|Data Type||Years||Number of Samples||Number of Sites|
|Temperature Logger||2004 -2019||268||103|
Defining a cold water stream using fish community samples - Healthy populations of cold water species are considered samples with cold water fish species ( brook trout and , slimy sculpin) counts meeting or exceeding 10 fish/100 meters in this analysis. Stream sampling locations with 10 or more cold water fish/100 meters in a sampling event are included on the map.
Defining a cold water stream using water temperature loggers - A cold water stream is defined as having an average summer (June-August) water temperature of 18.3 degree C (64.9 degrees F) or less in this analysis. All stream sites that met this condition are included on the map.
The Cold Water Stream Habitat Map Application
The Cold Water Stream Habitat Web based map application currently displays 692 cold water sites and supporting drainage basin which includes approximately 4,000 stream miles in Connecticut. This is a conservative baseline estimate since we have not sampled the all the streams in the state, so there is likely more cold water stream habitat that we still have not measured. The map will be updated periodically as new data are collected. Data that are used to make the map can be easily downloaded in several data formats directly from the map application for customized use and analysis.
- Brook trout and slimy sculpin are important cold water stream habitat indicator species in Connecticut.The presence of either in healthy populations indicates cold water stream habitat and these data are included in the map application.
- The average summer (June-August) stream water temperature less than 18.3 degree C (64.9 degrees F) can also be used to classify cold water stream habitat. Rivers and streams where DEEP biologists and volunteers have measured water temperatures that meet this criterion are included in the map application.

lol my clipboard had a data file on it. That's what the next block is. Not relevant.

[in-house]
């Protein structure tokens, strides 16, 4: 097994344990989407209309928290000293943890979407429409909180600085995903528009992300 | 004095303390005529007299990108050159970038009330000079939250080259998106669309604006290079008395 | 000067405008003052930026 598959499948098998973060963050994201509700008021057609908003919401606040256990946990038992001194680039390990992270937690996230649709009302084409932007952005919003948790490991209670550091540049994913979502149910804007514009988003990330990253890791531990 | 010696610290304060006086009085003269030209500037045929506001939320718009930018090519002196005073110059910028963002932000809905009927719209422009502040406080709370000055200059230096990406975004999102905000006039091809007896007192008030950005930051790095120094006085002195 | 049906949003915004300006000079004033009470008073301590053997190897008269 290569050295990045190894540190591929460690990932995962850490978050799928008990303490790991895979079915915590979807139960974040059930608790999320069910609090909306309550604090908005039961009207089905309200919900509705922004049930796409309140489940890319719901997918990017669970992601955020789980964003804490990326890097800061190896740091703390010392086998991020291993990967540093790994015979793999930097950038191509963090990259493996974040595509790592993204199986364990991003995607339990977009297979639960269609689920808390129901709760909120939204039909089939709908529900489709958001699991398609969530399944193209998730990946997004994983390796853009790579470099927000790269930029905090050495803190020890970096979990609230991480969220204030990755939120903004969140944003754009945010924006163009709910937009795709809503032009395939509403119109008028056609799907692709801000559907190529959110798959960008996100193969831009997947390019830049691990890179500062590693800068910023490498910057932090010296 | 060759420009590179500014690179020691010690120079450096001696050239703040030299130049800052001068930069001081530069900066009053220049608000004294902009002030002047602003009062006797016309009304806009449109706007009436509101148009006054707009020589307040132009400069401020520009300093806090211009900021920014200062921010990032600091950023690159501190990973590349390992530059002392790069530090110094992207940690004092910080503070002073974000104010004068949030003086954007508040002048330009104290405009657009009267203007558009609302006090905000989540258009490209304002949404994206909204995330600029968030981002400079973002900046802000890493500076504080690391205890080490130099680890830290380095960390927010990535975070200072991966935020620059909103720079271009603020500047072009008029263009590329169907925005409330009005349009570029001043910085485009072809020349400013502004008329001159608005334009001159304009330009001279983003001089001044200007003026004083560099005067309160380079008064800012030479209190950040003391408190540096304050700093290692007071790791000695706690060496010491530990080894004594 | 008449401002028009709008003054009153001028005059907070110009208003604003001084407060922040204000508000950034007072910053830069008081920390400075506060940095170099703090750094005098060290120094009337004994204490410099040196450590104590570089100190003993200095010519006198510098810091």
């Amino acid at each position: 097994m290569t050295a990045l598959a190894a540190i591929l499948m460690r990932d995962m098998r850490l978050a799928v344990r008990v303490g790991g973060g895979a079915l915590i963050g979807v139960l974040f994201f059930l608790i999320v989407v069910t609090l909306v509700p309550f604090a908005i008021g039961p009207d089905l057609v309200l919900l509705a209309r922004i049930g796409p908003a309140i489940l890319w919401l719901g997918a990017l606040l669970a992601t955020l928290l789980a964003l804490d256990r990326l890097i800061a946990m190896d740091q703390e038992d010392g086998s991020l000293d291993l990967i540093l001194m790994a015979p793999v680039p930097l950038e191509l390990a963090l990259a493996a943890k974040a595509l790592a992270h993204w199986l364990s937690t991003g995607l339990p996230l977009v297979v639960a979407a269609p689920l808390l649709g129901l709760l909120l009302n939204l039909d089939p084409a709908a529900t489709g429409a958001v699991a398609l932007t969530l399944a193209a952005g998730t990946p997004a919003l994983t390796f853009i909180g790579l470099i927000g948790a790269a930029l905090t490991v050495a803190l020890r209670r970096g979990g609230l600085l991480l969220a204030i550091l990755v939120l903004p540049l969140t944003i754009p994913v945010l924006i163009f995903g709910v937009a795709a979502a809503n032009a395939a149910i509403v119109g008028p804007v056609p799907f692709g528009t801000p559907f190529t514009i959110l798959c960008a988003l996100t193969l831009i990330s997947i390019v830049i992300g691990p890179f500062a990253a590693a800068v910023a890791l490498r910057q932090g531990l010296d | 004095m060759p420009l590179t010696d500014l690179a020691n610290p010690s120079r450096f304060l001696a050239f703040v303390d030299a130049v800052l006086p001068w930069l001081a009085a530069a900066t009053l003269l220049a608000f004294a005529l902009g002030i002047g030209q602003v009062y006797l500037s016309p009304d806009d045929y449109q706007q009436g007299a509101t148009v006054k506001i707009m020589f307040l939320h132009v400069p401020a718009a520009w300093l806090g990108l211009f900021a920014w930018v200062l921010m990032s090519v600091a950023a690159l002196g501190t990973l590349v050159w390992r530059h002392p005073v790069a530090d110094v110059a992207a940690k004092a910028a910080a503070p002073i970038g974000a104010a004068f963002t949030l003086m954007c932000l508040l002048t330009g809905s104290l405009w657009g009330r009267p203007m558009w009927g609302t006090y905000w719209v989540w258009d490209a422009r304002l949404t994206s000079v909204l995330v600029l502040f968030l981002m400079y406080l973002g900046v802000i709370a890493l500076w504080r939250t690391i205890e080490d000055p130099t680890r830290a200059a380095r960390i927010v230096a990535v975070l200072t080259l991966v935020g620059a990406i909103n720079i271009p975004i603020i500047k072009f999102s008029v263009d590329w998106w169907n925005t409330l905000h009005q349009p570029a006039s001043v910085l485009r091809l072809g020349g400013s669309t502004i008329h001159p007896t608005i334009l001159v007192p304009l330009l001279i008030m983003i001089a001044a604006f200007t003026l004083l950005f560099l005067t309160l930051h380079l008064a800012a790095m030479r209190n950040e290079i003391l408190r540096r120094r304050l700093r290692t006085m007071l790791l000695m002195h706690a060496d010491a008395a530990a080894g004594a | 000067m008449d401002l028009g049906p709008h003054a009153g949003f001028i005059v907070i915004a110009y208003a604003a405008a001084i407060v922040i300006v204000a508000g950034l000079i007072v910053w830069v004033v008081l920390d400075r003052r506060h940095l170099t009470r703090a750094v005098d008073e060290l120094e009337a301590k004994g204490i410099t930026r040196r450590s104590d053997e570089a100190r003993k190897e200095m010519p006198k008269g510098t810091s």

- Data used in the Cold Water Stream Habitat Web based map application can be downloaded through the web application.
- Nearly 4,000 stream miles support cold water habitat in Connecticut.
- The information contained in the cold water map is not a model. Rather, the map is based on measurements in the field collected by many dedicated biologists and volunteers over several years.
- Small increases in the average summer water temperature, as few as 3 degrees C (6 degrees F), can move a stream from cold water habitat to warm water habitat. That means the stream will have completely different fish community! This points out the vulnerability of cold water stream habitat to climate change.
1 Mike Beauchene, Mary Becker, Christopher J. Bellucci, Neal Hagstrom & Yoichiro Kanno. 2014. Summer Thermal Thresholds of Fish Community Transitions in Connecticut Streams, North American Journal of Fisheries Management, 34:1, 119-131, doi:10.1080/02755947.2013.855280.
2 Christopher J. Bellucci, Mary Becker, & Mike Beauchene. 2011. Characteristics of macroinvertebrate and fish communities from 30 least disturbed small streams in Connecticut. Northeastern Naturalist 18:411-444, doi.org/10.1656/045.018.0402.